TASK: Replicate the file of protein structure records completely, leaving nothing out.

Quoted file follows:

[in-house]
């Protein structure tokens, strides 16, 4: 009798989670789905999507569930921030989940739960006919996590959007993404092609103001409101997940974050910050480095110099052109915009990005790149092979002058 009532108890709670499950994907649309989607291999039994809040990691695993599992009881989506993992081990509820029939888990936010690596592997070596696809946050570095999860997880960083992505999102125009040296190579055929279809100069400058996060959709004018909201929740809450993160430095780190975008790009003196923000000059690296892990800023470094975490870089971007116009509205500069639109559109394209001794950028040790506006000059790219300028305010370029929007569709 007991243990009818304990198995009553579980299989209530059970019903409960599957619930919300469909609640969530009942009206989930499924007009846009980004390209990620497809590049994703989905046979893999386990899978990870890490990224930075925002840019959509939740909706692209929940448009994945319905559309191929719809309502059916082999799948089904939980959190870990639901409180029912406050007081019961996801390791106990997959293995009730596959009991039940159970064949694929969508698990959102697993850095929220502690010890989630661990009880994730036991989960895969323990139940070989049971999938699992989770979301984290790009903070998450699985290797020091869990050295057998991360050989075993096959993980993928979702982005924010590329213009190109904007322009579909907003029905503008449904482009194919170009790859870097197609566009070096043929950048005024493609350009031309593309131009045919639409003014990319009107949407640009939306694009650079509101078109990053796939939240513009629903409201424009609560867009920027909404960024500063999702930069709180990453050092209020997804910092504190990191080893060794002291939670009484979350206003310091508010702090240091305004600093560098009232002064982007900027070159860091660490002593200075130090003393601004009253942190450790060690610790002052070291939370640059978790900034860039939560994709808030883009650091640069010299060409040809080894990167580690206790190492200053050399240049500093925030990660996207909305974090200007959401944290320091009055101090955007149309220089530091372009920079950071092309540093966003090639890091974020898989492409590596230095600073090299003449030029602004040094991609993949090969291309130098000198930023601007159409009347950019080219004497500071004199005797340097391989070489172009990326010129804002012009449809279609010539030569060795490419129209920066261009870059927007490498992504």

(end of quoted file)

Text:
[in-house]
């Protein structure tokens, strides 16, 4: 009798989670789905999507569930921030989940739960006919996590959007993404092609103001409101997940974050910050480095110099052109915009990005790149092979002058 009532108890709670499950994907649309989607291999039994809040990691695993599992009881989506993992081990509820029939888990936010690596592997070596696809946050570095999860997880960083992505999102125009040296190579055929279809100069400058996060959709004018909201929740809450993160430095780190975008790009003196923000000059690296892990800023470094975490870089971007116009509205500069639109559109394209001794950028040790506006000059790219300028305010370029929007569709 007991243990009818304990198995009553579980299989209530059970019903409960599957619930919300469909609640969530009942009206989930499924007009846009980004390209990620497809590049994703989905046979893999386990899978990870890490990224930075925002840019959509939740909706692209929940448009994945319905559309191929719809309502059916082999799948089904939980959190870990639901409180029912406050007081019961996801390791106990997959293995009730596959009991039940159970064949694929969508698990959102697993850095929220502690010890989630661990009880994730036991989960895969323990139940070989049971999938699992989770979301984290790009903070998450699985290797020091869990050295057998991360050989075993096959993980993928979702982005924010590329213009190109904007322009579909907003029905503008449904482009194919170009790859870097197609566009070096043929950048005024493609350009031309593309131009045919639409003014990319009107949407640009939306694009650079509101078109990053796939939240513009629903409201424009609560867009920027909404960024500063999702930069709180990453050092209020997804910092504190990191080893060794002291939670009484979350206003310091508010702090240091305004600093560098009232002064982007900027070159860091660490002593200075130090003393601004009253942190450790060690610790002052070291939370640059978790900034860039939560994709808030883009650091640069010299060409040809080894990167580690206790190492200053050399240049500093925030990660996207909305974090200007959401944290320091009055101090955007149309220089530091372009920079950071092309540093966003090639890091974020898989492409590596230095600073090299003449030029602004040094991609993949090969291309130098000198930023601007159409009347950019080219004497500071004199005797340097391989070489172009990326010129804002012009449809279609010539030569060795490419129209920066261009870059927007490498992504």